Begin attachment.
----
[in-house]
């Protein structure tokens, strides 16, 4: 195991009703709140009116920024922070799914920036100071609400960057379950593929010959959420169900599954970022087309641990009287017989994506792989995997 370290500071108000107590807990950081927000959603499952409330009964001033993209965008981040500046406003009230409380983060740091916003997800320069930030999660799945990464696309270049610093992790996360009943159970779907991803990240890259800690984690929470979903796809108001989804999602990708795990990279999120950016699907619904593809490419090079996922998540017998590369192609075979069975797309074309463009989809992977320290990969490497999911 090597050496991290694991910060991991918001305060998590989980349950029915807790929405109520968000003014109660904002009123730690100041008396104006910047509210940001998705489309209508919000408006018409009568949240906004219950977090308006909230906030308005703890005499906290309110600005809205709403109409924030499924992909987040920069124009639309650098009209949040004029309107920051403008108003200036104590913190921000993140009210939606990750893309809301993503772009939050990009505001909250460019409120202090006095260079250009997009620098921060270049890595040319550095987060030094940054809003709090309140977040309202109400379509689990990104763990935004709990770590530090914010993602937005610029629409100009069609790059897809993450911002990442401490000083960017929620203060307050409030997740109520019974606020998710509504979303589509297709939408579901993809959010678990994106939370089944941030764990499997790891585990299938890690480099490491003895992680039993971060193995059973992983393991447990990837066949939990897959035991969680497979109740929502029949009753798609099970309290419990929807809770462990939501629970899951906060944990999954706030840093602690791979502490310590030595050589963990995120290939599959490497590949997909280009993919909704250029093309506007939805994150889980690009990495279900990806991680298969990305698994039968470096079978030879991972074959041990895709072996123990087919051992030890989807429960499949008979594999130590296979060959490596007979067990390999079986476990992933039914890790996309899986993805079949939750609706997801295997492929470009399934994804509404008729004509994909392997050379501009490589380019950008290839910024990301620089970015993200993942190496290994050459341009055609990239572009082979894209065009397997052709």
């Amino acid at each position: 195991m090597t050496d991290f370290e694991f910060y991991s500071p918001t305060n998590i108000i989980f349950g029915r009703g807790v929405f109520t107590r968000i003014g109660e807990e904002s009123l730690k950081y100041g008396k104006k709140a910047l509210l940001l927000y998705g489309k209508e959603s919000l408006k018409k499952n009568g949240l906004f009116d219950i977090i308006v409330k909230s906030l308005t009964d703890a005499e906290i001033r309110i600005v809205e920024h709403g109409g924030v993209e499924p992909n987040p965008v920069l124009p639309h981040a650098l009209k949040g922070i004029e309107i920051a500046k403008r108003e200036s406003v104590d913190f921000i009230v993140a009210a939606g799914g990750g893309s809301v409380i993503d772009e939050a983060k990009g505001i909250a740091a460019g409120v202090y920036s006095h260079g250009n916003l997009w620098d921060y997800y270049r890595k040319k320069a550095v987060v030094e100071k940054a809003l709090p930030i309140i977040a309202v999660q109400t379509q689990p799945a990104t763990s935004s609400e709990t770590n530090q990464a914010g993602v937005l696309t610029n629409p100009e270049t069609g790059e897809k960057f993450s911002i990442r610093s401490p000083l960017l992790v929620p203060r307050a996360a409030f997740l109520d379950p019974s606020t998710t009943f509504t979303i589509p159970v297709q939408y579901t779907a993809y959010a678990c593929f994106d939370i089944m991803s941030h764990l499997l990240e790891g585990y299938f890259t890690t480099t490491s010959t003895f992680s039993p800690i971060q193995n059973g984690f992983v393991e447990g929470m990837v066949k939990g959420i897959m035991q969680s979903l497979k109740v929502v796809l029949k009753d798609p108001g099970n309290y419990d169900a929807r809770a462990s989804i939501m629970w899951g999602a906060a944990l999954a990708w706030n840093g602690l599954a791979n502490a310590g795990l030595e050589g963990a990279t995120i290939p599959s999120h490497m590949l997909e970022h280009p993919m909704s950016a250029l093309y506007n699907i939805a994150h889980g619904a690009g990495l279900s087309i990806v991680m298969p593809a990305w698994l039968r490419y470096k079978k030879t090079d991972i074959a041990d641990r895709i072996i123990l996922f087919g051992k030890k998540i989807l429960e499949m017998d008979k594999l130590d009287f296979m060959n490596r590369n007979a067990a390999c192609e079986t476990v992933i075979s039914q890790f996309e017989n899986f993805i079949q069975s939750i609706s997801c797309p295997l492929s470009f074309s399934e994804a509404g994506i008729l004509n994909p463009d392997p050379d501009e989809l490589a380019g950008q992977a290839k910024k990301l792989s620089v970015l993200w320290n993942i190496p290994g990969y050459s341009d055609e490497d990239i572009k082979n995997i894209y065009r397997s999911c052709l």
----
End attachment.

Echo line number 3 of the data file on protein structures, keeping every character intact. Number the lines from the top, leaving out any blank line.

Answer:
């Amino acid at each position: 195991m090597t050496d991290f370290e694991f910060y991991s500071p918001t305060n998590i108000i989980f349950g029915r009703g807790v929405f109520t107590r968000i003014g109660e807990e904002s009123l730690k950081y100041g008396k104006k709140a910047l509210l940001l927000y998705g489309k209508e959603s919000l408006k018409k499952n009568g949240l906004f009116d219950i977090i308006v409330k909230s906030l308005t009964d703890a005499e906290i001033r309110i600005v809205e920024h709403g109409g924030v993209e499924p992909n987040p965008v920069l124009p639309h981040a650098l009209k949040g922070i004029e309107i920051a500046k403008r108003e200036s406003v104590d913190f921000i009230v993140a009210a939606g799914g990750g893309s809301v409380i993503d772009e939050a983060k990009g505001i909250a740091a460019g409120v202090y920036s006095h260079g250009n916003l997009w620098d921060y997800y270049r890595k040319k320069a550095v987060v030094e100071k940054a809003l709090p930030i309140i977040a309202v999660q109400t379509q689990p799945a990104t763990s935004s609400e709990t770590n530090q990464a914010g993602v937005l696309t610029n629409p100009e270049t069609g790059e897809k960057f993450s911002i990442r610093s401490p000083l960017l992790v929620p203060r307050a996360a409030f997740l109520d379950p019974s606020t998710t009943f509504t979303i589509p159970v297709q939408y579901t779907a993809y959010a678990c593929f994106d939370i089944m991803s941030h764990l499997l990240e790891g585990y299938f890259t890690t480099t490491s010959t003895f992680s039993p800690i971060q193995n059973g984690f992983v393991e447990g929470m990837v066949k939990g959420i897959m035991q969680s979903l497979k109740v929502v796809l029949k009753d798609p108001g099970n309290y419990d169900a929807r809770a462990s989804i939501m629970w899951g999602a906060a944990l999954a990708w706030n840093g602690l599954a791979n502490a310590g795990l030595e050589g963990a990279t995120i290939p599959s999120h490497m590949l997909e970022h280009p993919m909704s950016a250029l093309y506007n699907i939805a994150h889980g619904a690009g990495l279900s087309i990806v991680m298969p593809a990305w698994l039968r490419y470096k079978k030879t090079d991972i074959a041990d641990r895709i072996i123990l996922f087919g051992k030890k998540i989807l429960e499949m017998d008979k594999l130590d009287f296979m060959n490596r590369n007979a067990a390999c192609e079986t476990v992933i075979s039914q890790f996309e017989n899986f993805i079949q069975s939750i609706s997801c797309p295997l492929s470009f074309s399934e994804a509404g994506i008729l004509n994909p463009d392997p050379d501009e989809l490589a380019g950008q992977a290839k910024k990301l792989s620089v970015l993200w320290n993942i190496p290994g990969y050459s341009d055609e490497d990239i572009k082979n995997i894209y065009r397997s999911c052709l």